- Fostering green advocates: In 2011, Loblaw supported several environmental initiatives for colleagues and their communities. Loblaw’s Supply Chain Community Stewardship Program supports local community environmental initiatives and programs by providing an annual financial grant to each corporate distribution centre to encourage support of local community projects, activities or charitable organizations with an environmental focus. Through partial proceeds from the sale of plastic shopping bags, Loblaw continued to support WWF conservation initiatives such as the Great Canadian Shoreline Cleanup™, National Sweater Day™ and the WWF Green CommUnity School Grants program.
- Increasing our greener options: Loblaw’s PC® G.R.E.E.N® product line crosses a variety of categories including home, baby, and pet accessories to help customers reduce their environmental footprint. Some of the new products launched in 2011 include the PC® G.R.E.E.N® Express Cycle Dishwasher Detergent and the PC® G.R.E.E.N® Multi-Use Produce Shopping Bags.
On April 30, 2012, Loblaw will be releasing its 2011 Corporate Social Responsibility Report, which will provide updated information on the full range of Loblaw’s CSR commitments and achievements. Please visit the responsibility page at loblaw.ca for more information.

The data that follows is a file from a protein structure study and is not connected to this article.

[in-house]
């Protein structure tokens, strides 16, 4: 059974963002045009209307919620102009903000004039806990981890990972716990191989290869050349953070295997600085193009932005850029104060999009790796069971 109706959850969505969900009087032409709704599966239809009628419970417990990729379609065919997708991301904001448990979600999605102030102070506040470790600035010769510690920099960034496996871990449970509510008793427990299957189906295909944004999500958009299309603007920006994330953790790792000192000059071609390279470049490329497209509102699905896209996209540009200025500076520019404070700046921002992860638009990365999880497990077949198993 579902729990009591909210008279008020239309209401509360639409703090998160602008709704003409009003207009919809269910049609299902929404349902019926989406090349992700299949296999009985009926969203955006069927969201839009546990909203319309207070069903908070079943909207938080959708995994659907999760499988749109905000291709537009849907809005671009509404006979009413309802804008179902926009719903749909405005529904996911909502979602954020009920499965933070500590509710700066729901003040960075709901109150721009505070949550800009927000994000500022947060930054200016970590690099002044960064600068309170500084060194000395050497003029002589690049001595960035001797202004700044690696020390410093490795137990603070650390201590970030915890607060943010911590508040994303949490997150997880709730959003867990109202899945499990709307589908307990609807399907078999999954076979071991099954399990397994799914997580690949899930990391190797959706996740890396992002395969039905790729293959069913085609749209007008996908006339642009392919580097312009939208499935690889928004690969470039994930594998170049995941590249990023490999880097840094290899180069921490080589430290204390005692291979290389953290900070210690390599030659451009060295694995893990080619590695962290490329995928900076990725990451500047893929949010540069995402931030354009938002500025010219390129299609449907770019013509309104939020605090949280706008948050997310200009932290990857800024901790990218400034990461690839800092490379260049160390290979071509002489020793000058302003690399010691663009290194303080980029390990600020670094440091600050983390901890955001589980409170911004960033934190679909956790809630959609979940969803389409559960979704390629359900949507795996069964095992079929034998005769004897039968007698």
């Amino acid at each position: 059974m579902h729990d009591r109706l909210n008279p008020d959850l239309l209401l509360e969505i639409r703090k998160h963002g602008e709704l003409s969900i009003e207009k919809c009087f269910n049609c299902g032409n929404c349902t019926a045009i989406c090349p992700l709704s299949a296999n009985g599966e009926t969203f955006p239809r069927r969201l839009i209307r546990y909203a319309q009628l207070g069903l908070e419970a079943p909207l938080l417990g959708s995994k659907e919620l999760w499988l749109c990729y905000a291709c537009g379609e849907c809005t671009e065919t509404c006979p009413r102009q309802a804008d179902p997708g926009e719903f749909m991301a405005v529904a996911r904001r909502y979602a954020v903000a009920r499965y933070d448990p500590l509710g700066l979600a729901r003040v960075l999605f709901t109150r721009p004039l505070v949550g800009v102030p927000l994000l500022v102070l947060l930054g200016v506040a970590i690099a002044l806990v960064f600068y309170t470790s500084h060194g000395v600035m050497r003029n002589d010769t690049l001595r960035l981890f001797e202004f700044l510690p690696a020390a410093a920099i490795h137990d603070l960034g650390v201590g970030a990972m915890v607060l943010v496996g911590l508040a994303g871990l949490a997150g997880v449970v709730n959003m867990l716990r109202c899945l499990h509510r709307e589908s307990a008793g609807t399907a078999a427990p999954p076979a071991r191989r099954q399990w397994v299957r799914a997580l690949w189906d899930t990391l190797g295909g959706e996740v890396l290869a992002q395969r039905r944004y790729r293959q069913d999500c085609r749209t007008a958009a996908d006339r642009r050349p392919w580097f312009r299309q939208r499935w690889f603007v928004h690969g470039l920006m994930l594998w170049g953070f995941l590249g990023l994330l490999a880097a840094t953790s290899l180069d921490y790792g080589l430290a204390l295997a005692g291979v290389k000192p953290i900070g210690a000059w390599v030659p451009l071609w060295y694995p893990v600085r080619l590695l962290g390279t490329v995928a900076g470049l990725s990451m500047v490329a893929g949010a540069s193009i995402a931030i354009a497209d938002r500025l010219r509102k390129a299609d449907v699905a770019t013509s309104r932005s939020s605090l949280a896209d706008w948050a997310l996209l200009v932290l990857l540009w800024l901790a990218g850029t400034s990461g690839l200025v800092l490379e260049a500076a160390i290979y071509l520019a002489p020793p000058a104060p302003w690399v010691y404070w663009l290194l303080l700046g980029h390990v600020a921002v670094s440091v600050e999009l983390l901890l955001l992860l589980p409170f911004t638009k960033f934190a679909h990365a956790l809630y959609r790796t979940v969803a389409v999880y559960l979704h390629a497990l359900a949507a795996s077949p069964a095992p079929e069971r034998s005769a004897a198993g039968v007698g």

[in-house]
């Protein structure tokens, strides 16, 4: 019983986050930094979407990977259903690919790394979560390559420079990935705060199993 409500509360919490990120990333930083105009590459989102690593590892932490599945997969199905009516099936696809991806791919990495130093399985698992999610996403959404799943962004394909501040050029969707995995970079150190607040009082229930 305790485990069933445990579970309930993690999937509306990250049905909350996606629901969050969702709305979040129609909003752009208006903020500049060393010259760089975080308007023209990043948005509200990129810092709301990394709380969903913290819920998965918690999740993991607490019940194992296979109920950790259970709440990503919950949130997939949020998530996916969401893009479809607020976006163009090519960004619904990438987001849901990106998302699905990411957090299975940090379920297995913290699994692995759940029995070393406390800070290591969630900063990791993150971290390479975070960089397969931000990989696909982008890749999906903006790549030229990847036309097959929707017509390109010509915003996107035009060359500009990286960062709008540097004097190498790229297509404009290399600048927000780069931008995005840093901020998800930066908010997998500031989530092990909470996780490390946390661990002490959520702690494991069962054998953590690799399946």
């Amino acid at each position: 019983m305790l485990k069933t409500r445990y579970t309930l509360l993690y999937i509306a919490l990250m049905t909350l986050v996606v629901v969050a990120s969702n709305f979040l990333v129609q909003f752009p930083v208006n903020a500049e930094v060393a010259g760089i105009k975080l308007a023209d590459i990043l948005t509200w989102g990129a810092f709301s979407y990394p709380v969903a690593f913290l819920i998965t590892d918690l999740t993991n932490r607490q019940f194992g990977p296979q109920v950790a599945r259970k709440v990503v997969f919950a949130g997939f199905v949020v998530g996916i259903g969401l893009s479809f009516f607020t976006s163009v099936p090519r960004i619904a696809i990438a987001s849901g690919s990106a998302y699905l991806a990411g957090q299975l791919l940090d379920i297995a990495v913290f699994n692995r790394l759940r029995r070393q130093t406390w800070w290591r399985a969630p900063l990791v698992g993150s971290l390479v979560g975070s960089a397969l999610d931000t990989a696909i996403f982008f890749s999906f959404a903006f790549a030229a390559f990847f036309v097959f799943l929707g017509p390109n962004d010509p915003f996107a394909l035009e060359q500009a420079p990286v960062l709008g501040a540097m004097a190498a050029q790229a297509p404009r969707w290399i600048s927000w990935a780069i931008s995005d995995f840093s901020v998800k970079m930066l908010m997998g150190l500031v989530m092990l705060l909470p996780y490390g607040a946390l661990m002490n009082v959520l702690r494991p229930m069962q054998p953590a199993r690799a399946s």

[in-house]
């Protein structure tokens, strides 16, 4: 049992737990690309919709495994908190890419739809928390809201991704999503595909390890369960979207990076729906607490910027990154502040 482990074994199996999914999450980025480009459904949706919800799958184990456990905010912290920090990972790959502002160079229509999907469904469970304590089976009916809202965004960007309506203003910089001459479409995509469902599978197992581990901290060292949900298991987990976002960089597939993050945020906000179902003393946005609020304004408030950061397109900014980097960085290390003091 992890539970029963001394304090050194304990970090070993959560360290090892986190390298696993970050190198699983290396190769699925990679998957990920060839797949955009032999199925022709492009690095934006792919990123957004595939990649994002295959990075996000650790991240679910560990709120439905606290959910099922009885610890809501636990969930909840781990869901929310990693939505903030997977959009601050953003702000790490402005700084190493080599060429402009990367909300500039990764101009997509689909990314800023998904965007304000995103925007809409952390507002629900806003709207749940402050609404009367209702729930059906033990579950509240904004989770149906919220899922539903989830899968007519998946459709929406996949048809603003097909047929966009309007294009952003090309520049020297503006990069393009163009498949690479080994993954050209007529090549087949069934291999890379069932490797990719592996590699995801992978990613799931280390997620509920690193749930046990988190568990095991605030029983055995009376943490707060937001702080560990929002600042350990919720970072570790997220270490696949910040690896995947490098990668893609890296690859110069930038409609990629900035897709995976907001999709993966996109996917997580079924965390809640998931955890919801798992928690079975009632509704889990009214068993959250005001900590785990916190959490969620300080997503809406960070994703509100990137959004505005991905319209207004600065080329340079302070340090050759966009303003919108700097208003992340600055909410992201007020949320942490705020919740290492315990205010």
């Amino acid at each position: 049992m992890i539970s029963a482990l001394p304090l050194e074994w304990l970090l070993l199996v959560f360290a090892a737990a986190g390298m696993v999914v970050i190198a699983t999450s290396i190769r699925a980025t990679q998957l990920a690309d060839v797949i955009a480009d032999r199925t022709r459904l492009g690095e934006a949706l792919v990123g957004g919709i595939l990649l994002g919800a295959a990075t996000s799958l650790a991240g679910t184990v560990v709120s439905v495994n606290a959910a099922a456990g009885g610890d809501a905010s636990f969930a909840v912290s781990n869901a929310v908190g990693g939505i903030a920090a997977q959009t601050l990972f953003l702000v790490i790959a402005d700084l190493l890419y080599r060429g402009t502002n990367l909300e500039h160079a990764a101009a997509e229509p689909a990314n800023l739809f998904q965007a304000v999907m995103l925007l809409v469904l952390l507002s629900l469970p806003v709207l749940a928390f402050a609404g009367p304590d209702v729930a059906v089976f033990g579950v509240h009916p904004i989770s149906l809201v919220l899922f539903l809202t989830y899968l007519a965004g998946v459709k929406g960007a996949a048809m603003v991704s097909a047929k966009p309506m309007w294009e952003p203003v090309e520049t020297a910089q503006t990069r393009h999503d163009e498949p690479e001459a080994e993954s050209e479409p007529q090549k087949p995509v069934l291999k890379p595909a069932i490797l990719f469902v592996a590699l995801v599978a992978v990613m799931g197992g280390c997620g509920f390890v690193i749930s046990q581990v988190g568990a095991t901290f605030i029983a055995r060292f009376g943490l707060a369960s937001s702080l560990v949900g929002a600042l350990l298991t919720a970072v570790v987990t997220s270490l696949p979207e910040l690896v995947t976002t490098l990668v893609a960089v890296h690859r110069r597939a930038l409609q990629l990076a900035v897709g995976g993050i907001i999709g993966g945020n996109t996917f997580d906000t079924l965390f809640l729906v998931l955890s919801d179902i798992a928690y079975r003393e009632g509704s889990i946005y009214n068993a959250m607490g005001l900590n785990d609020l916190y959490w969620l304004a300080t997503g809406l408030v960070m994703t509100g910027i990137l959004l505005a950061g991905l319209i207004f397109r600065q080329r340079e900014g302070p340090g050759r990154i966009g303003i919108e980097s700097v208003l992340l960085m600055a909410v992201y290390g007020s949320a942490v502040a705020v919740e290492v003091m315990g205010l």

Launched in 2007, the Canada’s Greenest Employers competition is organized by the editors of the Canada’s Top 100 Employers project. This special designation recognizes the employers that lead the nation in creating a corporate culture of environmental awareness, have developed exceptional earth-friendly initiatives and attracting people to their organizations because of their environmental leadership.
Employers are evaluated based on the following criteria: (1) the unique environmental initiatives and programs they have developed; (2) the extent to which they have been successful in reducing the organization’s own environmental footprint; (3) the degree to which their employees are involved in these programs and whether they contribute any unique skills; and (4) the extent to which these initiatives have become linked to the employer’s public identity and whether they attract new people to the organization.